The Holy Oak Café in Brockton Village is one of the few local cafés in Toronto that stays open in the evening. Come 9:00 pm, the Macbooks are tucked away, the lights are dimmed, and a different drink replaces the coffee brew as the café transforms into a hip bar. Many independent coffee shops are similarly taking on multiple identities to broaden their appeal — as community-gathering spaces, galleries, and storefronts for independent artisans.

Independent cafés also stay relevant by offering a more all-encompassing coffee experience for their customers, as opposed to the quick-serve options of chains. Early Bird Espresso and Brew Bar on Queen West welcomes customers with its stock of intricate coffee equipment that resembles a chemistry lab. The siphon coffee maker that lines the bar tickles the fancy of coffee aficionados and instagram fiends alike.

Many people trade hot coffee for iced options in the summertime. Chain shops cash in on the cold-brewed trend with cups almost full of ice that limit the amount of mediocre coffee you actually get. Specialty cafés in Toronto serve cold-brewed coffee right, standing out from their competition by offering truly gourmet options in their drink menus. Dark Horse Espresso Bar on Spadina bottles its cold-brewed coffee for five dollars apiece — a premium price that’s certainly worth it for the strong flavour you get from the 16-to-18-hour steeped brew.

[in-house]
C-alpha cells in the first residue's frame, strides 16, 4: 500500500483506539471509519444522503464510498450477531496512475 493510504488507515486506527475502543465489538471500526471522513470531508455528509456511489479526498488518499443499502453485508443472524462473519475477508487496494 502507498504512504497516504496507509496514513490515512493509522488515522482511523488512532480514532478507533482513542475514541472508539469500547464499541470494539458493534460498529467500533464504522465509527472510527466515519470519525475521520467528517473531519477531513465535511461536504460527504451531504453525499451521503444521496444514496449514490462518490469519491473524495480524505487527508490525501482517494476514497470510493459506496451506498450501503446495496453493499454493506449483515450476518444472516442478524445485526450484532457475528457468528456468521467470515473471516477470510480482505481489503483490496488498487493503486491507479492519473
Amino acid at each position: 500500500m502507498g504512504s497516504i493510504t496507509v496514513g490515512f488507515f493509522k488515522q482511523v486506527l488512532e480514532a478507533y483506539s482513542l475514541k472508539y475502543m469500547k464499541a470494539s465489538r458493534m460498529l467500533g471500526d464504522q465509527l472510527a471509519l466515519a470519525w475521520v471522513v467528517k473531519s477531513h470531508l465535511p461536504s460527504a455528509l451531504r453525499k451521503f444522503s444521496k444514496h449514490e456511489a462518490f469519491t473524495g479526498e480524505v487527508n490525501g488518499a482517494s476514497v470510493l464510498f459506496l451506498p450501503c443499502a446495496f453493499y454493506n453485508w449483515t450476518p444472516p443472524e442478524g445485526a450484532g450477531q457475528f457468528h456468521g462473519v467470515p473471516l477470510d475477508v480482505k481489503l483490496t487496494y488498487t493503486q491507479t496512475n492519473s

Ceremonious brews

vietnamese coffee-levett

There are a number of places in Toronto that make coffee in innovative ways that challenge our conception of the drink. At most Vietnamese restaurants, you are likely to find at least one or two tables with tall glasses filled with ice and capped off with a silver contraption that looks like a top-hat. This is the preparation process for a drink called ca phe sua da — Vietnamese iced coffee with milk. The coffee, when served black, tastes remarkably bitter. With the addition of condensed milk, however, the rich flavours of the brew are brought out, producing a slightly burnt, dark taste.

The Ethiopian coffee ceremony is the epitome of the “slow food” dining movement, which Ethiopian food is often considered to be a part of. You certainly cannot get your Ethiopian coffee to go, nor can you order it at the last minute, due to the time-consuming process of brewing it. The Ethiopian coffee ceremony is about the sacred experience of drinking coffee, and the senses and the sentimentality of each sip and smell.